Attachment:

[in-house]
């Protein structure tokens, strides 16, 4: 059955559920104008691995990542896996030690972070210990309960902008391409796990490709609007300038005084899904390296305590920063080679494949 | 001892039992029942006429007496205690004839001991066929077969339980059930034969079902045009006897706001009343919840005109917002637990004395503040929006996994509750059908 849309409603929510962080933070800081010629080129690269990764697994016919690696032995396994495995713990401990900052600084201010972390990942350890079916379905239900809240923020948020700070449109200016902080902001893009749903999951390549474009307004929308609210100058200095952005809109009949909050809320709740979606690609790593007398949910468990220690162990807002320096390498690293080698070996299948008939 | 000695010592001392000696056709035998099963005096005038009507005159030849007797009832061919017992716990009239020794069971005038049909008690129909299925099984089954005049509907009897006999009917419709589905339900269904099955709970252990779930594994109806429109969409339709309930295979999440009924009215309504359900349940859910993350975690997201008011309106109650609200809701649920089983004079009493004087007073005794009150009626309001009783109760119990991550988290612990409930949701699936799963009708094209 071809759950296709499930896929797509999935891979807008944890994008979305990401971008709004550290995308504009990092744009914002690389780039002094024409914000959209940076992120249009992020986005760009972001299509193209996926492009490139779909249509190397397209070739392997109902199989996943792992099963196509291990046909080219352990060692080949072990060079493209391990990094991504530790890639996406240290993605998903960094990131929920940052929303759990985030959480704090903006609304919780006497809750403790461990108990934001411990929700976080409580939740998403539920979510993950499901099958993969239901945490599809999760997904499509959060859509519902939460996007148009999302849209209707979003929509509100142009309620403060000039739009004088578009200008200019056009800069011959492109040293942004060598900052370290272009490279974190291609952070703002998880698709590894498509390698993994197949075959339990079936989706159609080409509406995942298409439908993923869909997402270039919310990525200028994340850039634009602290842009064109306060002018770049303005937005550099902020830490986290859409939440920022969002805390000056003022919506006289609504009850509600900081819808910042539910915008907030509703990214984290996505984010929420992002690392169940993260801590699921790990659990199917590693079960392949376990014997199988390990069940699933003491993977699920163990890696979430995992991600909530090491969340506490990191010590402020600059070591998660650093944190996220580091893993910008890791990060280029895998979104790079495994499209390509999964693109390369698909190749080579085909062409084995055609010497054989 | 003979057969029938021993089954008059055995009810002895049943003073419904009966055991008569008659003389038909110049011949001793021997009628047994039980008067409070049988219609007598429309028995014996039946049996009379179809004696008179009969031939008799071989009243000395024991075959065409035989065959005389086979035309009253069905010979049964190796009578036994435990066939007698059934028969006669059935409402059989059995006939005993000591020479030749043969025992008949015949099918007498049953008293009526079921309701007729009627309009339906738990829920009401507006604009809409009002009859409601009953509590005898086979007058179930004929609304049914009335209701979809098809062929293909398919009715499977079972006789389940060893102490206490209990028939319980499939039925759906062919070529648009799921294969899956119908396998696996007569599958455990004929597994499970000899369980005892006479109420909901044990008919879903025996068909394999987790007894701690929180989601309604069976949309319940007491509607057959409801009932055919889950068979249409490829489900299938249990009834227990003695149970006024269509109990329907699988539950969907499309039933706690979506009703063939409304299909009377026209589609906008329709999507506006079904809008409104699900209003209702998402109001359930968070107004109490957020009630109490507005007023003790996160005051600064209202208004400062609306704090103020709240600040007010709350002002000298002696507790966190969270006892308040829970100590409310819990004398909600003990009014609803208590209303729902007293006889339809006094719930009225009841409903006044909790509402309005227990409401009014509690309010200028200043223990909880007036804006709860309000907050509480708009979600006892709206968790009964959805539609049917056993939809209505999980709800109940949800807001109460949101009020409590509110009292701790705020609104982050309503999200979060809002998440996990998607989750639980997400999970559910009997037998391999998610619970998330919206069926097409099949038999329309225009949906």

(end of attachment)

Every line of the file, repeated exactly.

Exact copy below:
[in-house]
């Protein structure tokens, strides 16, 4: 059955559920104008691995990542896996030690972070210990309960902008391409796990490709609007300038005084899904390296305590920063080679494949 | 001892039992029942006429007496205690004839001991066929077969339980059930034969079902045009006897706001009343919840005109917002637990004395503040929006996994509750059908 849309409603929510962080933070800081010629080129690269990764697994016919690696032995396994495995713990401990900052600084201010972390990942350890079916379905239900809240923020948020700070449109200016902080902001893009749903999951390549474009307004929308609210100058200095952005809109009949909050809320709740979606690609790593007398949910468990220690162990807002320096390498690293080698070996299948008939 | 000695010592001392000696056709035998099963005096005038009507005159030849007797009832061919017992716990009239020794069971005038049909008690129909299925099984089954005049509907009897006999009917419709589905339900269904099955709970252990779930594994109806429109969409339709309930295979999440009924009215309504359900349940859910993350975690997201008011309106109650609200809701649920089983004079009493004087007073005794009150009626309001009783109760119990991550988290612990409930949701699936799963009708094209 071809759950296709499930896929797509999935891979807008944890994008979305990401971008709004550290995308504009990092744009914002690389780039002094024409914000959209940076992120249009992020986005760009972001299509193209996926492009490139779909249509190397397209070739392997109902199989996943792992099963196509291990046909080219352990060692080949072990060079493209391990990094991504530790890639996406240290993605998903960094990131929920940052929303759990985030959480704090903006609304919780006497809750403790461990108990934001411990929700976080409580939740998403539920979510993950499901099958993969239901945490599809999760997904499509959060859509519902939460996007148009999302849209209707979003929509509100142009309620403060000039739009004088578009200008200019056009800069011959492109040293942004060598900052370290272009490279974190291609952070703002998880698709590894498509390698993994197949075959339990079936989706159609080409509406995942298409439908993923869909997402270039919310990525200028994340850039634009602290842009064109306060002018770049303005937005550099902020830490986290859409939440920022969002805390000056003022919506006289609504009850509600900081819808910042539910915008907030509703990214984290996505984010929420992002690392169940993260801590699921790990659990199917590693079960392949376990014997199988390990069940699933003491993977699920163990890696979430995992991600909530090491969340506490990191010590402020600059070591998660650093944190996220580091893993910008890791990060280029895998979104790079495994499209390509999964693109390369698909190749080579085909062409084995055609010497054989 | 003979057969029938021993089954008059055995009810002895049943003073419904009966055991008569008659003389038909110049011949001793021997009628047994039980008067409070049988219609007598429309028995014996039946049996009379179809004696008179009969031939008799071989009243000395024991075959065409035989065959005389086979035309009253069905010979049964190796009578036994435990066939007698059934028969006669059935409402059989059995006939005993000591020479030749043969025992008949015949099918007498049953008293009526079921309701007729009627309009339906738990829920009401507006604009809409009002009859409601009953509590005898086979007058179930004929609304049914009335209701979809098809062929293909398919009715499977079972006789389940060893102490206490209990028939319980499939039925759906062919070529648009799921294969899956119908396998696996007569599958455990004929597994499970000899369980005892006479109420909901044990008919879903025996068909394999987790007894701690929180989601309604069976949309319940007491509607057959409801009932055919889950068979249409490829489900299938249990009834227990003695149970006024269509109990329907699988539950969907499309039933706690979506009703063939409304299909009377026209589609906008329709999507506006079904809008409104699900209003209702998402109001359930968070107004109490957020009630109490507005007023003790996160005051600064209202208004400062609306704090103020709240600040007010709350002002000298002696507790966190969270006892308040829970100590409310819990004398909600003990009014609803208590209303729902007293006889339809006094719930009225009841409903006044909790509402309005227990409401009014509690309010200028200043223990909880007036804006709860309000907050509480708009979600006892709206968790009964959805539609049917056993939809209505999980709800109940949800807001109460949101009020409590509110009292701790705020609104982050309503999200979060809002998440996990998607989750639980997400999970559910009997037998391999998610619970998330919206069926097409099949038999329309225009949906």